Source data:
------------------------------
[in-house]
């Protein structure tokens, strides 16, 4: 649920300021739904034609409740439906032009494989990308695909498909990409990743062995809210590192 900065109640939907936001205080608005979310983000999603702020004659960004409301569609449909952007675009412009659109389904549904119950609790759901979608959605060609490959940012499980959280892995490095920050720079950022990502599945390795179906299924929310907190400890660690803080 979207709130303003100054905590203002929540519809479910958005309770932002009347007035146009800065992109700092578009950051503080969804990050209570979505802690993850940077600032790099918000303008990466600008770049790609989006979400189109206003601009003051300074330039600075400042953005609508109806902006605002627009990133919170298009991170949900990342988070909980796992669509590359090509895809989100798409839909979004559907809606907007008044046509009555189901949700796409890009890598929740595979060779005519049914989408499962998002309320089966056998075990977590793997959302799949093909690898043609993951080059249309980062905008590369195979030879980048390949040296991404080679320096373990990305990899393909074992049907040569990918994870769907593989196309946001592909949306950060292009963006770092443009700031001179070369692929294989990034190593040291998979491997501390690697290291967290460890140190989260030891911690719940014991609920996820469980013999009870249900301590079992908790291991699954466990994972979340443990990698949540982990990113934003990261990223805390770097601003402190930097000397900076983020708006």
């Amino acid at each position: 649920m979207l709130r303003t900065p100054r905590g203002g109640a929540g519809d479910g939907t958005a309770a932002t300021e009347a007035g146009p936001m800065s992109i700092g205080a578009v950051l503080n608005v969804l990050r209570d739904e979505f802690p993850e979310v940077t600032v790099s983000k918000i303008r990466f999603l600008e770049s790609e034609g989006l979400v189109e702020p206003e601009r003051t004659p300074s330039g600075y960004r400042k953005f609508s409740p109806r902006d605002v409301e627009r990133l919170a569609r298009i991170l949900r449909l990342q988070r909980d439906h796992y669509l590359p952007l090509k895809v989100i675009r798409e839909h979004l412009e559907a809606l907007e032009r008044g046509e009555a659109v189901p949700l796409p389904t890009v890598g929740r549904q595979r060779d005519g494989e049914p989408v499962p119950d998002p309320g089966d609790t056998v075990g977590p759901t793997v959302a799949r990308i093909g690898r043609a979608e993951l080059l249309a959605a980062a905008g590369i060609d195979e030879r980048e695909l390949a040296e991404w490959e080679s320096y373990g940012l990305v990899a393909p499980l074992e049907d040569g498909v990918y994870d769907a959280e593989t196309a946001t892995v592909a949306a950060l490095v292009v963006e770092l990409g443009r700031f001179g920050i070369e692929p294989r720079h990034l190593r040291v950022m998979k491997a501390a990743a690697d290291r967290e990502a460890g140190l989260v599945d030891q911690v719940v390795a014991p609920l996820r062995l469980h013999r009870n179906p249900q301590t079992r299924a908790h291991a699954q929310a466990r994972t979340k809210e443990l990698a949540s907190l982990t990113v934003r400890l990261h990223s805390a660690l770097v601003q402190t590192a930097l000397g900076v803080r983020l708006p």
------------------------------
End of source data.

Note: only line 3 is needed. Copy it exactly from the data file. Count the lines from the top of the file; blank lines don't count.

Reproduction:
């Amino acid at each position: 649920m979207l709130r303003t900065p100054r905590g203002g109640a929540g519809d479910g939907t958005a309770a932002t300021e009347a007035g146009p936001m800065s992109i700092g205080a578009v950051l503080n608005v969804l990050r209570d739904e979505f802690p993850e979310v940077t600032v790099s983000k918000i303008r990466f999603l600008e770049s790609e034609g989006l979400v189109e702020p206003e601009r003051t004659p300074s330039g600075y960004r400042k953005f609508s409740p109806r902006d605002v409301e627009r990133l919170a569609r298009i991170l949900r449909l990342q988070r909980d439906h796992y669509l590359p952007l090509k895809v989100i675009r798409e839909h979004l412009e559907a809606l907007e032009r008044g046509e009555a659109v189901p949700l796409p389904t890009v890598g929740r549904q595979r060779d005519g494989e049914p989408v499962p119950d998002p309320g089966d609790t056998v075990g977590p759901t793997v959302a799949r990308i093909g690898r043609a979608e993951l080059l249309a959605a980062a905008g590369i060609d195979e030879r980048e695909l390949a040296e991404w490959e080679s320096y373990g940012l990305v990899a393909p499980l074992e049907d040569g498909v990918y994870d769907a959280e593989t196309a946001t892995v592909a949306a950060l490095v292009v963006e770092l990409g443009r700031f001179g920050i070369e692929p294989r720079h990034l190593r040291v950022m998979k491997a501390a990743a690697d290291r967290e990502a460890g140190l989260v599945d030891q911690v719940v390795a014991p609920l996820r062995l469980h013999r009870n179906p249900q301590t079992r299924a908790h291991a699954q929310a466990r994972t979340k809210e443990l990698a949540s907190l982990t990113v934003r400890l990261h990223s805390a660690l770097v601003q402190t590192a930097l000397g900076v803080r983020l708006p």